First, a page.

Published: Monday, 16 January 2017 22:06
Written by Don Goulding
My God, my God, why have you forsaken me? (Matthew 27:46)
I stared over the edge of a precipice that dropped into despair. Behind me was the theory of peace with the God who cared. Wavering between the pit and the theory, I asked that God would speak. The returning silence sickened my heart.
With my toes over the edge, I examined thought trails down the cliff—did I have a purpose? was joy snuffed by pain? The more I thought, the less clear was the difference between the silent God behind me and the void of puzzles below. Insanity seemed the natural conclusion of reasonable contemplation.
It’s called the dark night of the soul, and both classical and contemporary teachers speak of times when God withholds his presence and forces us to depend on the promises of Scripture alone. It can last for days, months, even years. Often, the reasons our loving Father chooses to subject us to spiritual vacuums are only revealed much later.
For me, the nearness of Jesus flowed through the fuel line to my soul until I took it for granted. When a bubble of deprivation slipped into the line, I sputtered and reeled, sucking on the air of my own thoughts. Too much thinking about me is always perilous. I experienced the pointlessness of life without the Holy Spirit.
Teetering on the brink of that abyss, I smelled rancid breath calling me downward, and was horrified out of complacency. I fell to my knees and begged God to whisper. Then I waited, and waited some more.
The faintest movement of hope blew and I said, “Good enough, I’ll take it.”
Prayer: Father, may I never go into that night again, but if I do, even then will I trust you.
Published: Monday, 09 January 2017 18:33
Written by Don Goulding
From one man he [God] made every nation of the human race to inhabit the entire earth, determining their set times and the fixed limits of the places where they would live… (Acts 17:26)
Scientists wanted to know if Einstein’s theory of relativity was true, so they placed an atomic clock, accurate to a billionth of a second, on an airplane. They flew the clock around the globe then compared its time to another atomic clock. The times were different—proof that time changes with motion.
With data streams beamed from the space probe Cassini near our heavy sun, physicists demonstrated that gravity also alters time. Seconds, minutes, and hours pass more slowly on a massive star than on earth, relative to motion and gravity.
God created the universe and the multitude of laws that govern. He is sovereign over the dimensions of time that I cannot begin to grasp. Time is merely one of the tools he uses to carve history into a monument to his glory.
On God’s timeline, we have lived in the era of redemption since Adam. The tiny span of each life must be redeemed through Christ—some retroactively through the years and others prospectively. Indeed, the goal of every minute of this era is eternal redemption.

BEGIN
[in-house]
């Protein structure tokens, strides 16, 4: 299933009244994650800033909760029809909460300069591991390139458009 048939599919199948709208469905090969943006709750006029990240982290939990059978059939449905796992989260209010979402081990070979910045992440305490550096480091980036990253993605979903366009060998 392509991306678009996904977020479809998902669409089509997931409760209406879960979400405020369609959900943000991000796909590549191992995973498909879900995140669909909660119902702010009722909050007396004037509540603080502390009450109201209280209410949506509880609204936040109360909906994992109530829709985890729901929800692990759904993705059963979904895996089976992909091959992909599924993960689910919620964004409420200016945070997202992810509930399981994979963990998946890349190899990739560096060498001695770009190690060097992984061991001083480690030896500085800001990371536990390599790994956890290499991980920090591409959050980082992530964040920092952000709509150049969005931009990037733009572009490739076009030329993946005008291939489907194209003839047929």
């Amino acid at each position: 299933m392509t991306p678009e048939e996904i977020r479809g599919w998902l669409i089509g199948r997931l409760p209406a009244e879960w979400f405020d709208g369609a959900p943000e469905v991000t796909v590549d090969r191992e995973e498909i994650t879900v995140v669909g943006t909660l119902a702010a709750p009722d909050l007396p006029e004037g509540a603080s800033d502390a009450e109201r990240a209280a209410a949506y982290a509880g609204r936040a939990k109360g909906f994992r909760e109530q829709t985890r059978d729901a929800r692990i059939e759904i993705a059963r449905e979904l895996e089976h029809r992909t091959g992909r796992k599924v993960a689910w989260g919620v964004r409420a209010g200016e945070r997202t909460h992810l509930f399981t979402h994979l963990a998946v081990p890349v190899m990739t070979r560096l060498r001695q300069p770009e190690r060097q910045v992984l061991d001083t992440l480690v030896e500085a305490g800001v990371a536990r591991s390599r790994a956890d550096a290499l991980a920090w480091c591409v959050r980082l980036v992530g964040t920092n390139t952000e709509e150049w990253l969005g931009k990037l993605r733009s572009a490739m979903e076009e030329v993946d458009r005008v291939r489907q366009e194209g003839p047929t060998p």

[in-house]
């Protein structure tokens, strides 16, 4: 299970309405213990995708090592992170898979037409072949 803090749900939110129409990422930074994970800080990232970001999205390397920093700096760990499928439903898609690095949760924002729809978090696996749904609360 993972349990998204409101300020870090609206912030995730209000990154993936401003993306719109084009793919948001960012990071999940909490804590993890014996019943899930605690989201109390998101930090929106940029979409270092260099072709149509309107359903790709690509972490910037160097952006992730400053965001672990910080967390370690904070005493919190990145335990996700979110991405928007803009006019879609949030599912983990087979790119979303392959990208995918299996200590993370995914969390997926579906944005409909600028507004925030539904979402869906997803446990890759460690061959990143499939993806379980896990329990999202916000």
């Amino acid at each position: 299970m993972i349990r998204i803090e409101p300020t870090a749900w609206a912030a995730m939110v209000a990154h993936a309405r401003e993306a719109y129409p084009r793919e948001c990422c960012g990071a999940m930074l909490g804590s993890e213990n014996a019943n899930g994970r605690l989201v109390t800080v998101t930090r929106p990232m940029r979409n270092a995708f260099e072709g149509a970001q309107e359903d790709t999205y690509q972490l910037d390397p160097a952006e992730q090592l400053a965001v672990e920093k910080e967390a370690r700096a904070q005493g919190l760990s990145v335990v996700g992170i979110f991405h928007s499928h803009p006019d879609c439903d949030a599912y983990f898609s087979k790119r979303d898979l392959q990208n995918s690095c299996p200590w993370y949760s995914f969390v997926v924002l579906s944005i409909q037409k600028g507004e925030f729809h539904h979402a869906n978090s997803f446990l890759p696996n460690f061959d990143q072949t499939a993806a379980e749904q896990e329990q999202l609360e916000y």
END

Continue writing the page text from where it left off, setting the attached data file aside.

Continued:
Inside this era, God uses time to make us his partners in the work of redemption. The master of time let’s me join his cause for a few sacred years. And yet, it’s limited. Time will run out. The minutes of our lives will end, and the era of redemption will close. It’s vital that I use whatever time God gives me to insure redemption for myself and others.
Prayer: Master Creator, may I honor you through my allotted time.
Published: Tuesday, 03 January 2017 19:46
Written by Don Goulding
Obey your leaders and submit to them, for they keep watch over your souls and will give an account for their work. (Hebrews 13:17)
“Hey Paul,” my voice gave a mid-puberty squeak, “my parents are gone. Come pick me up.”
Paul arrived with more boys and we brewed schemes of teenage rascality. As the night unfolded there were primal yells, an illegal entry, and stolen goods.
The revelry jerked to a halt when the police stopped us for spinning doughnuts on our high school lawn. We denied the charge, but a grass-covered souped-up Chevy made for an unconvincing tale. We spent the rest of the night frightened in jail. So much for my parent-free adventure.
God maintains order through hierarchies of authority in both the physical and spiritual realms. In the material world he works through parents, governments, even armies on occasion. In the spiritual he primarily uses elders and pastors (in the Bible AKA bishops, shepherds, overseers, & presbyters).
I was a foolish teenager when I cast off submission to authority, and I paid a dear price. As an adult, how often do I ignore the authority of my church leaders and bring unnecessary suffering on myself and others? Do I even consult them about life decisions?
The anointing over positions within the body of Christ is bigger than the persons holding the offices. When I submit to their Spirit-led direction, I’m under the umbrella of God’s protection. To step out from under that blessing is far more foolish than spinning doughnuts on the lawn.
Prayer: Father, use my church leaders to keep watch over my soul.